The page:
Abstract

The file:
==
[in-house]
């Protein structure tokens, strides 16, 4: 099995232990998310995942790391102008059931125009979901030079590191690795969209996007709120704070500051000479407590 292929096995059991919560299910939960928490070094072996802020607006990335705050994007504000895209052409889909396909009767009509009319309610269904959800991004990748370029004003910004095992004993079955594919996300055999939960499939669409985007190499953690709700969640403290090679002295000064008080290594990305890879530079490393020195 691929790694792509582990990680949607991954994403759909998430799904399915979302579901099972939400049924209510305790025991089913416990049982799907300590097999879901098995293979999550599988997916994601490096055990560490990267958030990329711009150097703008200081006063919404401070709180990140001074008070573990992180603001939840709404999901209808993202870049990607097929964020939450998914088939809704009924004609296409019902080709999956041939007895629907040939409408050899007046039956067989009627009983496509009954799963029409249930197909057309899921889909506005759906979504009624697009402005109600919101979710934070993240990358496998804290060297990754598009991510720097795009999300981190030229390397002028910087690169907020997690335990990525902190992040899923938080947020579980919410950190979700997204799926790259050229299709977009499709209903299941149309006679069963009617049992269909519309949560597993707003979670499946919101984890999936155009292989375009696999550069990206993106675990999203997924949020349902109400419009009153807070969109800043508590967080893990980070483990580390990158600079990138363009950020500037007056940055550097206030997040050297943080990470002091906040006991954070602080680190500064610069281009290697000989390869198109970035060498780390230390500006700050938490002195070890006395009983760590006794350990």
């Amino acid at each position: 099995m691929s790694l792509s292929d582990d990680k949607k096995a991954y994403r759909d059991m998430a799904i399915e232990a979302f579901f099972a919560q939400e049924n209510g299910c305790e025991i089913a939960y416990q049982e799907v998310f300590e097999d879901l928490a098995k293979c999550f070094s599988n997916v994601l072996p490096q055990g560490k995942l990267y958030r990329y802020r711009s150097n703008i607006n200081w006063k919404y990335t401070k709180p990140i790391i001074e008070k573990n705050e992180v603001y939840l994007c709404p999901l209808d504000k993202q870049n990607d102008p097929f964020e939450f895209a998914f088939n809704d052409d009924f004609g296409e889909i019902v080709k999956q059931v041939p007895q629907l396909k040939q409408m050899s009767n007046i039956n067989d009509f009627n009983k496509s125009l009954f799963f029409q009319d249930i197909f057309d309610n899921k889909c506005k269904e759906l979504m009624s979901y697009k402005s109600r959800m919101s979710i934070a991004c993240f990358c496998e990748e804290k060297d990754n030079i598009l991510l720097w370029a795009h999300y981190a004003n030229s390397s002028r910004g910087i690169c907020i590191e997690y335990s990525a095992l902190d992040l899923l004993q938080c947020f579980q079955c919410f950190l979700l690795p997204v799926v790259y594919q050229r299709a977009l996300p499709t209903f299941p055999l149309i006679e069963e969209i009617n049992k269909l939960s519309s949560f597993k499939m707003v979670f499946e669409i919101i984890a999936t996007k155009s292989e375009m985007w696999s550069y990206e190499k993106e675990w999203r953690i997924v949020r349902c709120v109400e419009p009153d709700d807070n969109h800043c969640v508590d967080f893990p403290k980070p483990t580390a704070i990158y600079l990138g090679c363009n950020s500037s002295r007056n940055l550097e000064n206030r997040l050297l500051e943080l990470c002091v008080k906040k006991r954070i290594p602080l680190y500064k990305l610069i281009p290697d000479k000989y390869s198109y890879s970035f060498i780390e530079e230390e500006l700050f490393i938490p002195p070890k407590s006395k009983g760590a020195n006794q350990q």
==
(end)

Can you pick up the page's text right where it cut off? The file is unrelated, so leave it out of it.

Proto-rift, late Carboniferous fluvial and deltaic sandstones from the Asker Group are locally preserved in the upper Palaeozoic Oslo Rift. High-precision U–Pb ages of single detrital zircon grains from a Moscovian (late Westphalian to early Stephanian) sandstone and overlying tuffaceous sediments, that predated initial basaltic volcanism, have been used to study the provenance of the detritus and to evaluate the tectonic significance of the deposits. We find late Neoproterozoic (of Avalonian affinity), Cambro-Ordovician and early Carboniferous detrital zircons requiring that one of the source regions was located along, or south of, the axis between southern England and northeastern Germany and implying sediment transport from the south, probably as a consequence of uplift during the Asturic compressional phase of the Variscan Orogeny. Other age groups reflect typical Baltic sources, possibly from the Ringkøbing–Fyn High. Detrital zircons (and monazite) from underlying Silurian sandstone (Wenlock–Ludlow) yield Svecofennian to Sveconorwegian as well as late Ordovician ages but lack late Neopoterozoic (Avalonian) ages. It is thus unlikely that the bulk of the Carboniferous detritus could have been derived by recycling of preexisting Silurian sandstones. These data imply that the rivers feeding the Asker Group originated in the Variscan mountains and entered the Oslo proto-rift from the south, possibly via the Horn Graben or along the Sorgenfrei–Tornquist Zone.

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